Saying their concerns over pay raises have fallen on deaf ears, some of Apopka’s police officers have taken the first step to form a union.
A petition has been filed with the Florida Public Employees Relations Commission (PERC) in order to allow the Florida Police Benevolent Association (FPBA) to represent the officers in collective bargaining talks with the city administration, said Michael Rodriguez, city attorney.
Rodriguez said the city will likely respond to the petition, but that once the petition is certified, PERC will administer an election for eligible police department employees to decide if they want the FPBA to represent them.
Rodriguez also said that he plans to seek outside legal counsel to help the city through the process.
In its proposed budget for fiscal year 2020-2021 that begins October 1, the city has allotted funding for an across-the-board 1-percent cost-of-living raise for all city employees.
After an anonymous letter about pay raises and other issues was sent nearly three weeks ago to members of the City Council and local news media, discussion ensued at the August 5 City Council meeting, including a talk about the raises from Apopka Fire Department employee Todd Bengston.
At the Wednesday, August 19, City Council meeting, the writer of the anonymous letter, Off. Sam Anderson, spoke to the council.
“First and foremost, I wrote the letter that y’all received regarding the merit program. I stand behind it. I didn’t sign it for several reasons,” Anderson said. “First of all, I believe it represents the general mood within the police department and not the feelings of one person. I don’t think anyone could have written a letter that captured everyone’s feelings perfectly, but someone has to be the voice for those who have concerns. It served its purpose; it got a conversation started.”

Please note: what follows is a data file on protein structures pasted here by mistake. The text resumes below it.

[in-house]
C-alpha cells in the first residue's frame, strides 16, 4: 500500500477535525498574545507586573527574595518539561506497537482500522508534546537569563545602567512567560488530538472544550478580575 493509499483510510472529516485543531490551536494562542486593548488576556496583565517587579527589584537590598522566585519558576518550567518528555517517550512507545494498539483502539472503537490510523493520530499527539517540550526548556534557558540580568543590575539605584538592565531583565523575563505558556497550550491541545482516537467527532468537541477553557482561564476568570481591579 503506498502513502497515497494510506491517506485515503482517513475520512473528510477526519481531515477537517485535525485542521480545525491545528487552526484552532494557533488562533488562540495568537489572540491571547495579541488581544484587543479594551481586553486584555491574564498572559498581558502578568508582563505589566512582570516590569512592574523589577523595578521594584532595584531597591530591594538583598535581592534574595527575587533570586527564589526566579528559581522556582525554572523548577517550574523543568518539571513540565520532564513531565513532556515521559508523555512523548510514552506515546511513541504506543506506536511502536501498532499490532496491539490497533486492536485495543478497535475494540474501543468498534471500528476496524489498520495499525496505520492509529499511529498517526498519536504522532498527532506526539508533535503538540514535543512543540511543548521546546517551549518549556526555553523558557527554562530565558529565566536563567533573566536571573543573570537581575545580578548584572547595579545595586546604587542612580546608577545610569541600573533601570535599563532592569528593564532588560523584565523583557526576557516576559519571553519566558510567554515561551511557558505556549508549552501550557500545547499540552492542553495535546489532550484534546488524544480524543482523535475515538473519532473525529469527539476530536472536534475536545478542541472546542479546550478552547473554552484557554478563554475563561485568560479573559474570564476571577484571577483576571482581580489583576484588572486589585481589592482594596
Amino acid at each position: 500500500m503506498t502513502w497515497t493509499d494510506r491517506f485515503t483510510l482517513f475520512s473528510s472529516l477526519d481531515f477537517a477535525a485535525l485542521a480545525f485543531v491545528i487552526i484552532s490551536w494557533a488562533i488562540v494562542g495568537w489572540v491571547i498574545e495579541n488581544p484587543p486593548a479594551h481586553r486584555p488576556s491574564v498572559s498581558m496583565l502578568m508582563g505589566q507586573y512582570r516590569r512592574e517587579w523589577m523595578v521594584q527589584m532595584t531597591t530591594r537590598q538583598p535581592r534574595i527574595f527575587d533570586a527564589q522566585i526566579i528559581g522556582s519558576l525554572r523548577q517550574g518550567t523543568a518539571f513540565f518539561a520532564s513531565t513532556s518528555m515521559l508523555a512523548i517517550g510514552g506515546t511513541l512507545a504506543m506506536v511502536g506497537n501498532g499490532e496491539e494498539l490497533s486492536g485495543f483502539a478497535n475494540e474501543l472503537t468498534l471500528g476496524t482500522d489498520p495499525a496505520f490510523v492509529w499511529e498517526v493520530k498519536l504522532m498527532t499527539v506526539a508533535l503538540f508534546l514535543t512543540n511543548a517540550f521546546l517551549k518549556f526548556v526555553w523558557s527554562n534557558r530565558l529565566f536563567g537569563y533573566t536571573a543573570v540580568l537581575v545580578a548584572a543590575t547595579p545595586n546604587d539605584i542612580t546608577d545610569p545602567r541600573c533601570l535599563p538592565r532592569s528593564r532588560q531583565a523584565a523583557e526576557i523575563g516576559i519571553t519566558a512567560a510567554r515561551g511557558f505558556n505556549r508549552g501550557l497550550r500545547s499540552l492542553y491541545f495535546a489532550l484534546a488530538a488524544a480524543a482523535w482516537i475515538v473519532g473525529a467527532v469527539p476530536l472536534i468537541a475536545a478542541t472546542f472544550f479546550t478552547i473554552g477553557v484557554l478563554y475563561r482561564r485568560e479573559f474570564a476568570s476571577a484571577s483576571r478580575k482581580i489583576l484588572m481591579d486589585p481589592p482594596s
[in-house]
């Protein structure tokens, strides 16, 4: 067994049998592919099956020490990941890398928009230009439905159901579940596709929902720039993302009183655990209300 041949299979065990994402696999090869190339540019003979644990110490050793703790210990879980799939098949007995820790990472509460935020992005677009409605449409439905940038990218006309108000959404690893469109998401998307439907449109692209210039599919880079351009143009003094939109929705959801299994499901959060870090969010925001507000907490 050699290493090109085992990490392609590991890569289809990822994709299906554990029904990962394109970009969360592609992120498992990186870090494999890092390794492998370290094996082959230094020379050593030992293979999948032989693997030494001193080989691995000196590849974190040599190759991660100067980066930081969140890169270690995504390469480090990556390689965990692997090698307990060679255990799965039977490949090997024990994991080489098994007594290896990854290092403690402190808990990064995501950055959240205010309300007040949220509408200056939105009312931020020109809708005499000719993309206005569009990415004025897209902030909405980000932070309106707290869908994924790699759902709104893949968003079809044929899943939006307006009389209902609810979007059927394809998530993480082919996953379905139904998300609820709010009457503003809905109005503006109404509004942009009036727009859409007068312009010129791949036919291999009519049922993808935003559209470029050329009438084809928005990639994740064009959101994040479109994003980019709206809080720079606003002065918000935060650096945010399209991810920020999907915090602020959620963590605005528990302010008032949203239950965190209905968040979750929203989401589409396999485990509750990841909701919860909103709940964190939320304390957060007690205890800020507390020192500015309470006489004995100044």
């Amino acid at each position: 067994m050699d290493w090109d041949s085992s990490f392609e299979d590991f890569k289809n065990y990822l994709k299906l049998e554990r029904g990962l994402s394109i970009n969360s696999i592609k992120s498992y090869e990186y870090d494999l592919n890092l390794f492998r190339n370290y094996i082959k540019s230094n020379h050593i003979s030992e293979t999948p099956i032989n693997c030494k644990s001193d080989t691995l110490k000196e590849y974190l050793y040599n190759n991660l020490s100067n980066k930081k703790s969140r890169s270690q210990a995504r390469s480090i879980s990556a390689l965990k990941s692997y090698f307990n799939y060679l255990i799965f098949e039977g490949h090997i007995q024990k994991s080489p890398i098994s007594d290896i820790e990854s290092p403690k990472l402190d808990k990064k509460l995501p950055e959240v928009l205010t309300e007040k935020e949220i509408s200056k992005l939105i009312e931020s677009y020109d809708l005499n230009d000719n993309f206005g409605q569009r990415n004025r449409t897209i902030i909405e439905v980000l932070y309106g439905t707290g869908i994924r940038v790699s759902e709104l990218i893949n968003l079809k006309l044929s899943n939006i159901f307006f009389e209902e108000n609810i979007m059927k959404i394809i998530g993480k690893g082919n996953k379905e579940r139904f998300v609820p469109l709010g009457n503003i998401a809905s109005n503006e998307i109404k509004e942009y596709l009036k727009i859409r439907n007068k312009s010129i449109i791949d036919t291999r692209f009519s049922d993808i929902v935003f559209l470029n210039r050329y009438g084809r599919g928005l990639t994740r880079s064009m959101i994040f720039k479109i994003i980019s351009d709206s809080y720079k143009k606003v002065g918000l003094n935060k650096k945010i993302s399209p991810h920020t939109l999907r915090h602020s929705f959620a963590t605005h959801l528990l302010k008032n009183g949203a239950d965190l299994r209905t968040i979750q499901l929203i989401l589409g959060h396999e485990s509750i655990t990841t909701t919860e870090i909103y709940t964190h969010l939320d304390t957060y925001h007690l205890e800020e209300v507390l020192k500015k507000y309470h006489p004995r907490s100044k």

Anderson went on to speak about pay raises other Central Florida cities are doing for their officers.
“They may have a merit or tenure-based pay plan,” Anderson said, adding that Ocoee has a step plan for raises.
He also questioned an email that Mayor Bryan Nelson sent out on July 31 in which the mayor cited certain budget numbers that affect funding for police department employees’ salaries.
Anderson said he looked at the city budget and said that there was an extra $919,000 in the budget that Nelson didn’t consider in his email.
Nelson responded, saying that his numbers were correct and that Anderson wasn’t reading the budget correctly.
The two did agree that if a city-owned parcel of property sells for more than $1 million, that the city will consider using the excess funds for employee raises.